Having witnessed in 2008 the first major signal that future conventional oil and gas supplies will become much harder to find and more expensive to develop, Datamonitor is publishing this analysis of deep water production around the world. As secure energy supplies become increasingly difficult and expensive to extract, an accurate forecast of supply/demand dynamics becomes more important.
Historically, global economic recessions have led to declining energy demand, but the resultant lower prices have soon led to a recovery in demand and then prices, especially as OPEC has acted to rein in output to tighten supply. This trend has already been reflected in the oil markets to some degree. In the gas sector, supplies will be available only if investment in infrastructure, above all long-distance pipelines and LNG conversion and receiving plants, is well advanced.
Key findings and highlights
- Chinese gas production is growing rapidly both onshore and offshore. Due to its large reserves of coal, China has only recently begun full exploitation of its gas reserves with new pipelines and exploration of gas-prone basins in the western interior and offshore.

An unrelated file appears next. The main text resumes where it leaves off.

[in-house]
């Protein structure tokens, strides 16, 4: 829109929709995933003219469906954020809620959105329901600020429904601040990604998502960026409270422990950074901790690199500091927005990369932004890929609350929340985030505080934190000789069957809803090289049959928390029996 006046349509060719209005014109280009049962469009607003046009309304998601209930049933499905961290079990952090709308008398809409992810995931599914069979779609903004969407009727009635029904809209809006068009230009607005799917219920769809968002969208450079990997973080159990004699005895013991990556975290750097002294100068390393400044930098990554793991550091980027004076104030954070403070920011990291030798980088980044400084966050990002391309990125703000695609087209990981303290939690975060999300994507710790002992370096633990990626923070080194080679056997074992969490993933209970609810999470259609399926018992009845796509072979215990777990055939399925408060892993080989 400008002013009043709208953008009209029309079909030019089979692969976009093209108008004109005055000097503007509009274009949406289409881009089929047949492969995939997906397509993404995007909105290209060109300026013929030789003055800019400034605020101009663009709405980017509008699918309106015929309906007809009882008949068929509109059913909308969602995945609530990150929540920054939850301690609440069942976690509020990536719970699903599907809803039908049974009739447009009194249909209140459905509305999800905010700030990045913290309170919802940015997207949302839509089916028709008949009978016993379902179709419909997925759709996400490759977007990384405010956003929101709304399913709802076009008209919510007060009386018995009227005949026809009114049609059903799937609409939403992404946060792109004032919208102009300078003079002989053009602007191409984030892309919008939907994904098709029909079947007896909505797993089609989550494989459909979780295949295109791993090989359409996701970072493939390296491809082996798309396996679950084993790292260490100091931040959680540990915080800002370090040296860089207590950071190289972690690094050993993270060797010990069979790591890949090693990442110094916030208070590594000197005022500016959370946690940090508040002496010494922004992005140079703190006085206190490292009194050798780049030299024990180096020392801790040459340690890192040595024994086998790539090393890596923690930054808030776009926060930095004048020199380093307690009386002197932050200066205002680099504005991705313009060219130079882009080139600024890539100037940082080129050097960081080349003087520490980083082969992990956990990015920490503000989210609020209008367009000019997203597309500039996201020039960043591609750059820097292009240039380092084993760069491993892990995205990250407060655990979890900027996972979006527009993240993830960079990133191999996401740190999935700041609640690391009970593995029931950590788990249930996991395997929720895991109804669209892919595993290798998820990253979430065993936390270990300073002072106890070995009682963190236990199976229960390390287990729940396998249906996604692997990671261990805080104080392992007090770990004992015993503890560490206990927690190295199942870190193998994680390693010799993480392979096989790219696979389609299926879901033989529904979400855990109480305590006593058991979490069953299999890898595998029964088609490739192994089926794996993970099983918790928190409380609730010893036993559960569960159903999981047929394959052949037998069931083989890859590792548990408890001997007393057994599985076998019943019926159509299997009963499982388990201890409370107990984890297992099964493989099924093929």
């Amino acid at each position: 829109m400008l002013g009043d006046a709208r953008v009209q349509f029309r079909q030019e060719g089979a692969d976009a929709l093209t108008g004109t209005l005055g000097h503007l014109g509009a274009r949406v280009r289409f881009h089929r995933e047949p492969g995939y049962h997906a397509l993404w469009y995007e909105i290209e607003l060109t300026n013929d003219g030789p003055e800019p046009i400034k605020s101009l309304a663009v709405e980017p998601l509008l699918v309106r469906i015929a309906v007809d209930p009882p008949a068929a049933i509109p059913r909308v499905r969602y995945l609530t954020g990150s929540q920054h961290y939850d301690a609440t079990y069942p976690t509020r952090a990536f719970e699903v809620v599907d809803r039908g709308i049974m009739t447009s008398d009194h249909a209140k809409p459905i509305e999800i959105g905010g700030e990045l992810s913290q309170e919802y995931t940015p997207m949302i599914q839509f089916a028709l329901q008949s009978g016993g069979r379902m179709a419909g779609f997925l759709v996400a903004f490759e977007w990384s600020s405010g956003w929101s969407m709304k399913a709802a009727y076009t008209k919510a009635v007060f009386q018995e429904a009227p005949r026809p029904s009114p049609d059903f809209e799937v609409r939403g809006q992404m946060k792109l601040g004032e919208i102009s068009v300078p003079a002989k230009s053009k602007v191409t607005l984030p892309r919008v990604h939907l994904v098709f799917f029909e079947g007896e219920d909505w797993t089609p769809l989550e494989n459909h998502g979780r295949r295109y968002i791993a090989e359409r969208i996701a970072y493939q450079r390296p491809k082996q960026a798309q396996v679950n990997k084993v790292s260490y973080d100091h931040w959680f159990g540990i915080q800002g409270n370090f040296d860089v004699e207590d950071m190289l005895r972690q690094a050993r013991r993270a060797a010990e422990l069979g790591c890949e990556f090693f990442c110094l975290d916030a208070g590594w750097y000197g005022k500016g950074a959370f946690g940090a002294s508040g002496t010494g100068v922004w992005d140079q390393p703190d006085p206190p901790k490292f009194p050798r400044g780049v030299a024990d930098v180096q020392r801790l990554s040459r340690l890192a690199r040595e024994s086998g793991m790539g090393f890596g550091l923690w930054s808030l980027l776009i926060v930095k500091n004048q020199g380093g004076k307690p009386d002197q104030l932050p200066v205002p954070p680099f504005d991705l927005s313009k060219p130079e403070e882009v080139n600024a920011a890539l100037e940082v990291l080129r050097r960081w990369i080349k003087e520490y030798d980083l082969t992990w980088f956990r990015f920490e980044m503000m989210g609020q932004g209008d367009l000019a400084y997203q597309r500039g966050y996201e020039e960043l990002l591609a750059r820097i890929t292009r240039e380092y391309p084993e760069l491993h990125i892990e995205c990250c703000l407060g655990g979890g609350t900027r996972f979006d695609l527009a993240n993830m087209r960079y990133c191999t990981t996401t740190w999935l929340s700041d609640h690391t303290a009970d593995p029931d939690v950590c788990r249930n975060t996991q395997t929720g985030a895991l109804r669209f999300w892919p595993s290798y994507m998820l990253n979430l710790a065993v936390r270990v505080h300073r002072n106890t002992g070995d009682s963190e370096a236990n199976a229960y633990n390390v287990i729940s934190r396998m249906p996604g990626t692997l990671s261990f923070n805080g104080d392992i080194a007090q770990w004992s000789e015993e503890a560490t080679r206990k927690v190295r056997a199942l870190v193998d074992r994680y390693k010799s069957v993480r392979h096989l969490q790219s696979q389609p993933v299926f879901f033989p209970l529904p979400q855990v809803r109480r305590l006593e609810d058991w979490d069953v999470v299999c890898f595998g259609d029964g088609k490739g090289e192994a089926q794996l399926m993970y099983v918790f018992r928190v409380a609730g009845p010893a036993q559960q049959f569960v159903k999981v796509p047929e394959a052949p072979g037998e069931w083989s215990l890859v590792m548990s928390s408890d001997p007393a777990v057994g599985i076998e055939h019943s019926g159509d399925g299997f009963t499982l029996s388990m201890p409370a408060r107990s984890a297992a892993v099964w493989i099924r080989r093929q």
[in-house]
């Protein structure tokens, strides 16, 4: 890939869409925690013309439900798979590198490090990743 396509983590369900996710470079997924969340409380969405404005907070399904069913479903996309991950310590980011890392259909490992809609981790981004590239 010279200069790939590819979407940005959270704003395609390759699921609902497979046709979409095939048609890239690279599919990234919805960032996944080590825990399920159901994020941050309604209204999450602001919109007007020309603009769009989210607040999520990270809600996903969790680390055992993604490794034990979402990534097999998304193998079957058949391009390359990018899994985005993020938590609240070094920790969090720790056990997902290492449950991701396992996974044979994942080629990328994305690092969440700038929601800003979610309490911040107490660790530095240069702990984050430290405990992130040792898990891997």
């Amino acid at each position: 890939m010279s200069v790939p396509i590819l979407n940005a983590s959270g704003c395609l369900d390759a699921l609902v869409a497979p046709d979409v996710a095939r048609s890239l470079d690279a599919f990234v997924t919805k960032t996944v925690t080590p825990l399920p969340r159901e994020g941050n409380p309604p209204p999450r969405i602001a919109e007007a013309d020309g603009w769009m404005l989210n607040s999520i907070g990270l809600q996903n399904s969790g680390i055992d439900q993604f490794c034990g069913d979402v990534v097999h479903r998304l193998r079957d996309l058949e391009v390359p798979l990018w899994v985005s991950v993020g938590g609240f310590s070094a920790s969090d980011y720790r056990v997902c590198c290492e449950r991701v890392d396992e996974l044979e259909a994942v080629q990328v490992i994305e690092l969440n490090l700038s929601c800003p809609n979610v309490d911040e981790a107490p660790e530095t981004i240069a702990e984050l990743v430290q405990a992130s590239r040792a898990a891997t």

- The Australian upstream gas industry is growing rapidly, with fields being developed throughout the North West Shelf to serve a growing indigenous pipeline market and an expanding LNG export capacity. Deep waters too are also providing Australia with long-term gas production growth.
- For several years, Indian gas production primarily came from the Mumbai high region where most fields are at peak production levels. However, new very large deep water discoveries to the east are being developed and these will lead to growing gas output.
Reasons to buy
- Gain understanding of which markets will see increased production levels over the next decade
- Identify potential commercial opportunities through an understanding of changing demand and supply dynamics in specific markets
- Analyze the changing balance between on and offshore production